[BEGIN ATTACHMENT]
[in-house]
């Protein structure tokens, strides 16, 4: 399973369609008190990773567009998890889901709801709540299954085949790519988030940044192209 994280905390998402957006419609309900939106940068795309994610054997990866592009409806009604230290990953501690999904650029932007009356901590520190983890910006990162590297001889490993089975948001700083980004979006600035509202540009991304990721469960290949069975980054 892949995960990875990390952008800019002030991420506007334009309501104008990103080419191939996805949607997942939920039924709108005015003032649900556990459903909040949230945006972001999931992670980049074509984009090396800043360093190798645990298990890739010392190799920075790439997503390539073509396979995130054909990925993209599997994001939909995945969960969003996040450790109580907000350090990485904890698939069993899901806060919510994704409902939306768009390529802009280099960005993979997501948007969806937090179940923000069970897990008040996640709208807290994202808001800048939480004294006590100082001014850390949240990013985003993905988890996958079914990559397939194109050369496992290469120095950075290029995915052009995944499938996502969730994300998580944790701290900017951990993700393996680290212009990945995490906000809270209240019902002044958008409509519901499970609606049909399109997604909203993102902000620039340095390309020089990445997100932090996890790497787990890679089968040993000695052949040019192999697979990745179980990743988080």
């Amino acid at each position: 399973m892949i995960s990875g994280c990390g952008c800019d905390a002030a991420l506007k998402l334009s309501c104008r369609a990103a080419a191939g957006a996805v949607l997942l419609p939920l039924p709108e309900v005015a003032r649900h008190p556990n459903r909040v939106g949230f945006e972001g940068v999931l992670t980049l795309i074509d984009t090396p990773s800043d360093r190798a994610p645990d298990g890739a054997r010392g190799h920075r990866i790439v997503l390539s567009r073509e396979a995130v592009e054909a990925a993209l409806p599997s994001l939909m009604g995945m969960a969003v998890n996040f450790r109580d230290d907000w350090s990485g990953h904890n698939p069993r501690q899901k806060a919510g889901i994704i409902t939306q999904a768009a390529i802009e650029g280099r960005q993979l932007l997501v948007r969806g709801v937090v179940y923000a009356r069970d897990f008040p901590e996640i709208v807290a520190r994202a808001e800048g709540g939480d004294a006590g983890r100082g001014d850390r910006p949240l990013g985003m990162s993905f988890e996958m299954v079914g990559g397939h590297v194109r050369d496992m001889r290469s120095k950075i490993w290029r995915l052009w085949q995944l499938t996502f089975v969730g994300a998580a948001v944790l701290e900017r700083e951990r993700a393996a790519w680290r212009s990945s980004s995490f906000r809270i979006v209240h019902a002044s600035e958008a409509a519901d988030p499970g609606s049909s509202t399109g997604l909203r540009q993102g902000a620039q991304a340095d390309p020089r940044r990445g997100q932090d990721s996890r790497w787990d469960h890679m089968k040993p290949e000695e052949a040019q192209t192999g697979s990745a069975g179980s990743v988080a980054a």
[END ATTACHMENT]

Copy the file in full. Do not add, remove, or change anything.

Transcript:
[in-house]
């Protein structure tokens, strides 16, 4: 399973369609008190990773567009998890889901709801709540299954085949790519988030940044192209 994280905390998402957006419609309900939106940068795309994610054997990866592009409806009604230290990953501690999904650029932007009356901590520190983890910006990162590297001889490993089975948001700083980004979006600035509202540009991304990721469960290949069975980054 892949995960990875990390952008800019002030991420506007334009309501104008990103080419191939996805949607997942939920039924709108005015003032649900556990459903909040949230945006972001999931992670980049074509984009090396800043360093190798645990298990890739010392190799920075790439997503390539073509396979995130054909990925993209599997994001939909995945969960969003996040450790109580907000350090990485904890698939069993899901806060919510994704409902939306768009390529802009280099960005993979997501948007969806937090179940923000069970897990008040996640709208807290994202808001800048939480004294006590100082001014850390949240990013985003993905988890996958079914990559397939194109050369496992290469120095950075290029995915052009995944499938996502969730994300998580944790701290900017951990993700393996680290212009990945995490906000809270209240019902002044958008409509519901499970609606049909399109997604909203993102902000620039340095390309020089990445997100932090996890790497787990890679089968040993000695052949040019192999697979990745179980990743988080």
């Amino acid at each position: 399973m892949i995960s990875g994280c990390g952008c800019d905390a002030a991420l506007k998402l334009s309501c104008r369609a990103a080419a191939g957006a996805v949607l997942l419609p939920l039924p709108e309900v005015a003032r649900h008190p556990n459903r909040v939106g949230f945006e972001g940068v999931l992670t980049l795309i074509d984009t090396p990773s800043d360093r190798a994610p645990d298990g890739a054997r010392g190799h920075r990866i790439v997503l390539s567009r073509e396979a995130v592009e054909a990925a993209l409806p599997s994001l939909m009604g995945m969960a969003v998890n996040f450790r109580d230290d907000w350090s990485g990953h904890n698939p069993r501690q899901k806060a919510g889901i994704i409902t939306q999904a768009a390529i802009e650029g280099r960005q993979l932007l997501v948007r969806g709801v937090v179940y923000a009356r069970d897990f008040p901590e996640i709208v807290a520190r994202a808001e800048g709540g939480d004294a006590g983890r100082g001014d850390r910006p949240l990013g985003m990162s993905f988890e996958m299954v079914g990559g397939h590297v194109r050369d496992m001889r290469s120095k950075i490993w290029r995915l052009w085949q995944l499938t996502f089975v969730g994300a998580a948001v944790l701290e900017r700083e951990r993700a393996a790519w680290r212009s990945s980004s995490f906000r809270i979006v209240h019902a002044s600035e958008a409509a519901d988030p499970g609606s049909s509202t399109g997604l909203r540009q993102g902000a620039q991304a340095d390309p020089r940044r990445g997100q932090d990721s996890r790497w787990d469960h890679m089968k040993p290949e000695e052949a040019q192209t192999g697979s990745a069975g179980s990743v988080a980054a």